Oral Presentation Society of Obstetric Medicine of Australia and New Zealand ASM 2018

Improving models of care for the management of diabetes in pregnancy: findings from Far North Queensland (#6)

Anna McLean 1 2 , Renae Kirkham 1 , Kirby Murtha 1 , Sandra Campbell 3 , Cherie Whitbread 1 4 , Jennifer Barrett 5 , Christine Connors 4 , Jacqueline A Boyle 1 6 , Alex Brown 7 , Jacki Mein 8 , Mark Wenitong 5 , Harold D McIntyre 9 , Jeremy Oats 10 , Ashim Sinha 2 , Louise Maple-Brown 1 11
  1. Wellbeing and Preventable Chronic Diseases Division, Menzies School of Health Research, Darwin, NT, Australia
  2. Cairns and Hinterland Hospital and Health Service, Queensland Health, Cairns
  3. Indigenous Health, Research Division, Central Queensland University, Cairns, QLD, Australia
  4. NT Department of Health, Darwin, NT, Australia
  5. Apunipima Cape York Health Council, Cairns, QLD, Australia
  6. Monash Centre of Health Research and Implementation, School of Public Health and Preventive Medicine, Monash University, Melbourne, VIC, Australia
  7. Wardliparingga Aboriginal Research Unit, South Australian Health and Medical Research Institute, Adelaide, SA, Australia
  8. Wuchopperen Health Service, Cairns, QLD, Australia
  9. Faculty of Medicine, Mater Medical Research Institute, University of Queensland, Brisbane, QLD, Australia
  10. Melbourne School of Population and Global Health, University of Melbourne, Melbourne, VIC, Australia
  11. Endocrinology Department, Division of Medicine, Royal Darwin Hospital, Darwin, NT, Australia

Background and aims: The Northern Territory and Far North Queensland (FNQ) Diabetes in Pregnancy (DIP) Partnership is a collaboration between health care providers, researchers and policy makers that aims to improve systems of care for women with diabetes in pregnancy, and improve health outcomes by reducing risk associated with diabetes in pregnancy as early as possible in the life course.

Method: The DIP Partnership was expanded to FNQ in 2016 and includes the establishment of a DIP clinical register and implementation of models of care activities to improve the screening, management and follow up of women with DIP. Formative work was undertaken in early 2017 using a mixed methods approach including a cross-sectional survey (101 respondents) and 8 focus groups (61 participants) to map FNQ health practitioners' experiences and describe knowledge regarding screening and management of diabetes in pregnancy.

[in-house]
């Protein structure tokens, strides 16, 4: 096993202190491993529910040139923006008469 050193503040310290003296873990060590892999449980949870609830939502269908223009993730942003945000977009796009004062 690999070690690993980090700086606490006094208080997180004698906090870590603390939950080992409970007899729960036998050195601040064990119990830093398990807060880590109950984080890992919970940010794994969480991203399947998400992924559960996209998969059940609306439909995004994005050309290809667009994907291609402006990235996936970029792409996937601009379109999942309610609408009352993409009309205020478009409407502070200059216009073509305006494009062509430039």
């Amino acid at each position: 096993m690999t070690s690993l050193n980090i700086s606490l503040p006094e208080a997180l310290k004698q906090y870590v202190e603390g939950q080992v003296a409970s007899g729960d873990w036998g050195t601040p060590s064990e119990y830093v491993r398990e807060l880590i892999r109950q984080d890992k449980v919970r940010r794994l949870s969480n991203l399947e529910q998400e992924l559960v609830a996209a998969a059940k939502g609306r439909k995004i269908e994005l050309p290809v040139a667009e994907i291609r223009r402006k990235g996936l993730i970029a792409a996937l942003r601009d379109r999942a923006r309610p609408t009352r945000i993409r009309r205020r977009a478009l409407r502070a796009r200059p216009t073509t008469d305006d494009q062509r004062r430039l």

Results: From October 2016 to December 2017, DIP and birth information was available for 383 women in the FNQ DIP clinical register. Of those women, 32.1% (n=123) identified as Aboriginal and/or Torres Strait Islander. Twenty three percent of Aboriginal and/or Torres Strait Islander women had Type 2 diabetes (n=29) compared to 4% (n=10) of non-Indigenous women. Women with Type 2 diabetes were more likely to require caesarean section (64% vs 35%) and have a large for gestational age baby (26% vs 12%). In the health practitioner survey, early screening for DIP was reported by 61%, however, there was large variation in screening methods and who should be screened <24 weeks. In the focus groups, several barriers were identified as impacting on the effective management of diabetes in pregnancy including communication, differing information technology systems and care coordination when women accessed care between health services, particularly for women living in remote areas. 

Conclusion: Improving communication and care coordination are priorities for the models of care intervention, as well as continuing to improve early screening and post-partum follow up of women with DIP in FNQ.